If you do any reading at all about browser cache settings for the W3 Total Cache plugin for WordPress, or for that matter, HTTP cache header settings for any website, you’ll find that the general consensus is that CSS files don’t change very often, if at all, so go ahead and set the expire or cache control headers for up to one year, or 31536000 seconds. This setting will tell your visitor’s browser to cache the CSS file for up to one year, so that the next time they visit your site, your CSS file will already be cached on their computer, making your website seem that much faster.
That’s a good thing for speed, but it’s a bad thing if you make any changes to your CSS file, because your repeat visitors may not see that CSS change, and chances are good that your website is going to look like it’s broken in their browsers, when it looks fine in your own browser. And let’s be honest – CSS files change more often than not. Integrating a new plugin, adding a new feature, switching over to HTML5, or just doing a little website remodeling can all involve changes to your CSS.
I recently ran into this issue when updating some client websites, and I knew there had to be a better way than repeatedly telling them to reload the page and/or clear their browser’s cache.
First, plan ahead by adjusting W3 Total Cache Browser Cache settings
W3 Total Cache has a settings page for Browser Cache, and you should visit that page and choose the options that make sense for your website. You can see the settings that I use by clicking on the thumbnail image of the settings page or by clicking here, but to summarize, I want CSS and JS files cached for one day (86,400 seconds), HTML and XML cached for one hour (3,600 seconds), and Media and Other Files cached for one week (604,800 seconds). The screenshot is based on the current version of W3TC, 0.9.3, so this may or may not look exactly like your settings page.
I also want the user’s browser to re-validate that it has the most recent version of whatever type of file its using, so I also select the cache with max-age and validation option for all three file types. Some people will view this as a performance hit, and they’re probably right, but this article about HTTP cache headers explains that while this does involve a call across the network, if the file is unmodified then the response is empty. I’m more concerned with users seeing a website that looks the way it’s supposed to, and I’ll take a small performance hit to make sure that happens.
Learn more about HTTP Cache Headers
Increasing Application Performance with HTTP Cache Headers (Heroku Dev Center)
Second, add a “dynamic” version number to your style.css file name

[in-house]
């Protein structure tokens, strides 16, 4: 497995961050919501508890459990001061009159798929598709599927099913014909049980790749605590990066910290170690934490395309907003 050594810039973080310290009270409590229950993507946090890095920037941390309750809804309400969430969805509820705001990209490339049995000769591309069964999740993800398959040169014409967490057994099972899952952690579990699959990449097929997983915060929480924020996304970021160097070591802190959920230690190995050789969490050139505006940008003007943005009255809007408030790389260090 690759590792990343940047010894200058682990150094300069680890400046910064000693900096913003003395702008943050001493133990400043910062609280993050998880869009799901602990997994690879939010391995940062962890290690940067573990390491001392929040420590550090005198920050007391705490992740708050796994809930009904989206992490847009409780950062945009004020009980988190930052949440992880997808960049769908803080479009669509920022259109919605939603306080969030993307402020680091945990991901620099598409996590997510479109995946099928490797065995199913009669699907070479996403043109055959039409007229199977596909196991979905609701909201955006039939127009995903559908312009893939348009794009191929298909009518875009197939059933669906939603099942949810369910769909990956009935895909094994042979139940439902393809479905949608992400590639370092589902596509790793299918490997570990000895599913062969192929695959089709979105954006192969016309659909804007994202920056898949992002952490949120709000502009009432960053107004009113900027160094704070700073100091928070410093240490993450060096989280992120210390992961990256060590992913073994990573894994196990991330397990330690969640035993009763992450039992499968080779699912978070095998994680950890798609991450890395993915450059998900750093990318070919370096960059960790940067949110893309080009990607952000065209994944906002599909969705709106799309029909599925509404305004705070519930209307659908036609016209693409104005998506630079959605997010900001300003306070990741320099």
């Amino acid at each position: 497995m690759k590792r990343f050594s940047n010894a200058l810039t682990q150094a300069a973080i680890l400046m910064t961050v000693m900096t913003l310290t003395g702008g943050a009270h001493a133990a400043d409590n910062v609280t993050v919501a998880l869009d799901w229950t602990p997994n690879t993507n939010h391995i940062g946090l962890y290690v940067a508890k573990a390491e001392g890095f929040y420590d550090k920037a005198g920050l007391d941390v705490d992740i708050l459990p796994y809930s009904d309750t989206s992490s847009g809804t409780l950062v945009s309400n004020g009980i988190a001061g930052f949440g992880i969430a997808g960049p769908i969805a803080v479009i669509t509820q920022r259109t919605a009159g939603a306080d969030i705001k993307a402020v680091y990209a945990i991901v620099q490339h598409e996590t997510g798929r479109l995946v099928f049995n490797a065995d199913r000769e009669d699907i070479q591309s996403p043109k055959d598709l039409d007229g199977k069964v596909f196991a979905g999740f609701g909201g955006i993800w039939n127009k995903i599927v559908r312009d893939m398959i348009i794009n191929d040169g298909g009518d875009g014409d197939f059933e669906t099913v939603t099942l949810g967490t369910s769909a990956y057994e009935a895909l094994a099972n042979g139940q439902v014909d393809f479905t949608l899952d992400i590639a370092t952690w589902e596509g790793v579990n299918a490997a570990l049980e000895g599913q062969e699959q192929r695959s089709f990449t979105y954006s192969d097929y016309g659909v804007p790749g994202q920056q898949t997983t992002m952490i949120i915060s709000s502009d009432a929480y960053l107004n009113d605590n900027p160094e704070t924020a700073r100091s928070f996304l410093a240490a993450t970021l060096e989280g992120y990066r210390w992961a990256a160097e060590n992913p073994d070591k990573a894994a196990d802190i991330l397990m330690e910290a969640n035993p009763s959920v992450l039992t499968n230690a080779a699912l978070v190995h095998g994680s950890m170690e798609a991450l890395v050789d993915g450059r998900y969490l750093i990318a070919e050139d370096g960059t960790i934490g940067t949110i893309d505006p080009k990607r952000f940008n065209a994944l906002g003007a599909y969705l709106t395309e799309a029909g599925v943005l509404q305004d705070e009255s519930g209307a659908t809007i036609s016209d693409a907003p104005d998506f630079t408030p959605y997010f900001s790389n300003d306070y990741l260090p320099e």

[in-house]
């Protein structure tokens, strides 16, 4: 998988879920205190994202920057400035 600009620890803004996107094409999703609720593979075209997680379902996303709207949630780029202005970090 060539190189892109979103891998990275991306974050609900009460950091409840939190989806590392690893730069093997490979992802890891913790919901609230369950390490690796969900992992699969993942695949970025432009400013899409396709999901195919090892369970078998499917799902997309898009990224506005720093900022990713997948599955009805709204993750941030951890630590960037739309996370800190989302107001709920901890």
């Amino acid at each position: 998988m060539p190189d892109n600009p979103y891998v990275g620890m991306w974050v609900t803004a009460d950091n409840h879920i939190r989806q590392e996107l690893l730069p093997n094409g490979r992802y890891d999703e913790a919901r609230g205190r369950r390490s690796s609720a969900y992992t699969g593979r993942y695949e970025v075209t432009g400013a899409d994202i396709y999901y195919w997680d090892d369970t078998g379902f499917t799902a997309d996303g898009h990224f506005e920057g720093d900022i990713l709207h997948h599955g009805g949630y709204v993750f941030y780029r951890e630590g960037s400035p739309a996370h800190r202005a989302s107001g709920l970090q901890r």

Updating the version number appended to a resource’s file name, such as style.css?ver=2.0.1, is a hack of sorts to trick the browser into getting and using the latest version of that resource. Since we’ve told the user’s browser to re-validate the CSS file that it has already cached, it should download the file again when it sees that it has a different file name due to the updated version number.
I was already using this technique with a WordPress plugin that I’ve written, but I hadn’t made the connection yet that I could do this with a theme’s style.css file until I read this answer to a thread on WordPress StackExchange. Excellent idea, but how to implement it?
I use Genesis for my websites, and Genesis child themes include a few lines of code in functions.php that define the child theme name and URL, and some themes also include a line that defines the child theme version. Genesis appends a version number to the style.css stylesheet link for us already, and you can see this by viewing the page source of a Genesis-powered website and looking for the stylesheet link to the theme’s style.css file.
If the child theme version is not defined in functions.php, then Genesis appends the installed version of Genesis to style.css by default. So the CSS stylesheet file name for a Genesis website using Genesis 2.0.1 that does not have a child theme version defined in functions.php is going to be style.css?ver=2.0.1.
If the child theme version is defined in functions.php, then Genesis appends that version number to the stylesheet link. Sweet!
So how do we use this to our advantage? Whenever you edit your style.css file, edit your functions.php file and update the version number of the child theme. How you do that is up to you, but what I’ve been doing is simply attaching the date to the version of the child theme, and if I make more than one edit on a given day, I add a letter to the date. For example, a child theme version of a theme edited twice today would be 2.0.20131011b.
To provide a real-life example, here are the child theme definitions from Agency Pro, the latest theme from StudioPress, with the child theme version modified to include the date. If your theme’s functions.php doesn’t include the child theme version, go ahead and add it.
Oh, and don’t forget to empty all caches in W3 Total Cache, and you may want to purge your CDN too, if you’re using one.
Following these steps should convince your users’ browsers to get and use the most current copy of your CSS file, making the experience better for everyone involved.